There are just under 1.5 million pupils in England with Special Educational Needs (SEN), roughly 16% of the school population. The suspension rate of these pupils is almost 4.5 times higher than those without SEN. A different approach is needed to empower pupils with SEN to create inclusive learning environments for all children. You can achieve this using adaptive teaching strategies and getting creative in the classroom.
Adaptive Curriculums – how they support
Adaptive teaching is a way to include all pupils regardless of their needs or barriers to learning. Before implementing an effective adaptive curriculum, it is important to gather a comprehensive pupil profile. This should include the following:
- A pupils’ barriers to learning – e.g. fine motor skills, behaviours that challenge learning
- Their group skills
- Focus and attention span
- Contributing environmental factors to their learning
- Previous learning history
This information should all be gathered before any adaptive teaching can be implemented.
Implementing adaptive learning
It is very important to establish ground rules and expectations for pupils. Visuals can help explain for learners who need more support.
At the heart of adaptive teaching is creating multi-step success criteria. This ensures learners with SEN are able to access the curriculum without feeling excluded from the work their peers are doing. Using similar learning objectives but teaching to different skill levels will help create an inclusive classroom environment. Adaptation of teaching and curriculum can be found through alternate questioning.
Designed well, adaptive curriculums will support teachers to deliver tailored learning objectives to pupils using the same resources. Learning can be personalised to the pupil and also save the teacher time. If done successfully the adaptive learning will ensure all pupils are fully confident before moving on to new concepts.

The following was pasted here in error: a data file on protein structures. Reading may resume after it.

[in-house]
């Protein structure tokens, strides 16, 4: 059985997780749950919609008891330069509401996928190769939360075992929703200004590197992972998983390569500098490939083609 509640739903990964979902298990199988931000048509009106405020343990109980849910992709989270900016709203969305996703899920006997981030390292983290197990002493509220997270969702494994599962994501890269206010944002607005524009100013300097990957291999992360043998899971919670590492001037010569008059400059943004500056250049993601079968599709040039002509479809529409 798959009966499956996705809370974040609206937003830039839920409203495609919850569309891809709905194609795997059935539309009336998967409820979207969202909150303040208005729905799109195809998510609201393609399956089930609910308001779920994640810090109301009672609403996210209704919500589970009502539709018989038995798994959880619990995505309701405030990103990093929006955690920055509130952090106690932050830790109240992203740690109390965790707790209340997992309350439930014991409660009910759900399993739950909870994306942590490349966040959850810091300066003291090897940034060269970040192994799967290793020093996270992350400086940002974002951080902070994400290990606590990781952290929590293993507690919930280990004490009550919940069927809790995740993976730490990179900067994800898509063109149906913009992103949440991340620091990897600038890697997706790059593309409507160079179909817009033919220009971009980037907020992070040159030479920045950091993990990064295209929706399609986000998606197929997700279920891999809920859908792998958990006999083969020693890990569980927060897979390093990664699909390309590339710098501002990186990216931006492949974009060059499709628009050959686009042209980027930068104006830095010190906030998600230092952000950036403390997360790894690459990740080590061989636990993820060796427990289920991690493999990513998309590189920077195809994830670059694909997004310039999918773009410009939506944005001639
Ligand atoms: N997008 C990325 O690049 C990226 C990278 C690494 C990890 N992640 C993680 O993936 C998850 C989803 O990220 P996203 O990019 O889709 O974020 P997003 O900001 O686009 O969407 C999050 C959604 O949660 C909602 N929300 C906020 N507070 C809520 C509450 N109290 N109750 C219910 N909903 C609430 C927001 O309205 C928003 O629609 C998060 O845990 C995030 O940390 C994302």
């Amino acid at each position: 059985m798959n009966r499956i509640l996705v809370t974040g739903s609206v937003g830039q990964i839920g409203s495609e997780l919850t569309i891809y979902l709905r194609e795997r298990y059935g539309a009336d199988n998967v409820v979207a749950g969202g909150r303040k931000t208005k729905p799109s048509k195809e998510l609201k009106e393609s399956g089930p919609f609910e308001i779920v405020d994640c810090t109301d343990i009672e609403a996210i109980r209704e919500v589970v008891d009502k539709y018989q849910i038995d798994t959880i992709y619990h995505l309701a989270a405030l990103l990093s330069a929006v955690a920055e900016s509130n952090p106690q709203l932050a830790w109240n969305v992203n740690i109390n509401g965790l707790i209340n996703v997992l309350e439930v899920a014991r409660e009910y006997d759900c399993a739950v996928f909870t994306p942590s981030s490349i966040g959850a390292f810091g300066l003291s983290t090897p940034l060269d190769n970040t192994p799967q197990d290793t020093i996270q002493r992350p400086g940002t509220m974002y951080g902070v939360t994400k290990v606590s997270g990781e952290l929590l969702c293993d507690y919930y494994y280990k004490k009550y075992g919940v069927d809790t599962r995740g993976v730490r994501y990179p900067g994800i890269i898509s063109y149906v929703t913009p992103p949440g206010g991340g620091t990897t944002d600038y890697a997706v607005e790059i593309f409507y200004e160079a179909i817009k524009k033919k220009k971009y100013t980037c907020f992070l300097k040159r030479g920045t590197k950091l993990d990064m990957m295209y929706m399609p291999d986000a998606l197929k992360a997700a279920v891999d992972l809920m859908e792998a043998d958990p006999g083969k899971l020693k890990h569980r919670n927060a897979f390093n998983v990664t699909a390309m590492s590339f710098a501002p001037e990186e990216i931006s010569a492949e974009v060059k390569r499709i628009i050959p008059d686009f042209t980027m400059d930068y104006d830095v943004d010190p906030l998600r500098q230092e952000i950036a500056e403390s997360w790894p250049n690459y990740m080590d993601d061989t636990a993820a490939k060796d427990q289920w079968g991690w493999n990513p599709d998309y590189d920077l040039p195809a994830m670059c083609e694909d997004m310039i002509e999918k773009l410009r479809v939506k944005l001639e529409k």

Allocation of resources
Successfully allocating resources can go a long way towards a positive adapted learning experience.
- Human resources: the role a teacher and teaching assistant (TA) can play. The TA might have more capacity to support pupils with SEN; however, these learners might need more specialist support and attention from a qualified teacher. Finding this balance will ensure that all pupils in the class feel supported and are being given the same opportunity.
- Physical resources: make your teaching more interactive. 3D objects can support learning and help pupils demonstrate their understanding where expressive communication is limited. Similarly, pupils may find writing difficult if they have fine motor issues. Typing, or vocalising answers could be a helpful assessment tool in this instance, or using pictures and symbols.
Building confidence in the classroom
Autistic learners may find it difficult to retain information if it is not consolidated and revisited. Previously taught skills can be used to build confidence in lessons and assess the maintenance of previously acquired skills.
Building mastered skills into lessons can be a useful tool to build confidence and break down anxieties around learning. This also ensures the learning is accessible and not “target heavy”.
Pupils with barriers to learning may also need assessments to be personalised. This could be providing choice boards with varying receptive questions to assess understanding e.g. “show me” or “find the”. You should also fade the amount of support you give over time to help the learner become more independent.
In short, adaptive teaching focuses on the whole class rather than the individual. Rather than teaching individual lessons for each pupil, creating different resources and tasks enables you to teach one lesson to the entire class. The adapted resources will help give learners with additional needs a helping hand meaning all pupils work towards the same curriculum. An adaptive curriculum means a more inclusive teaching environment.
To find out more about this topic, take a look at our recent Lunch and Learn below.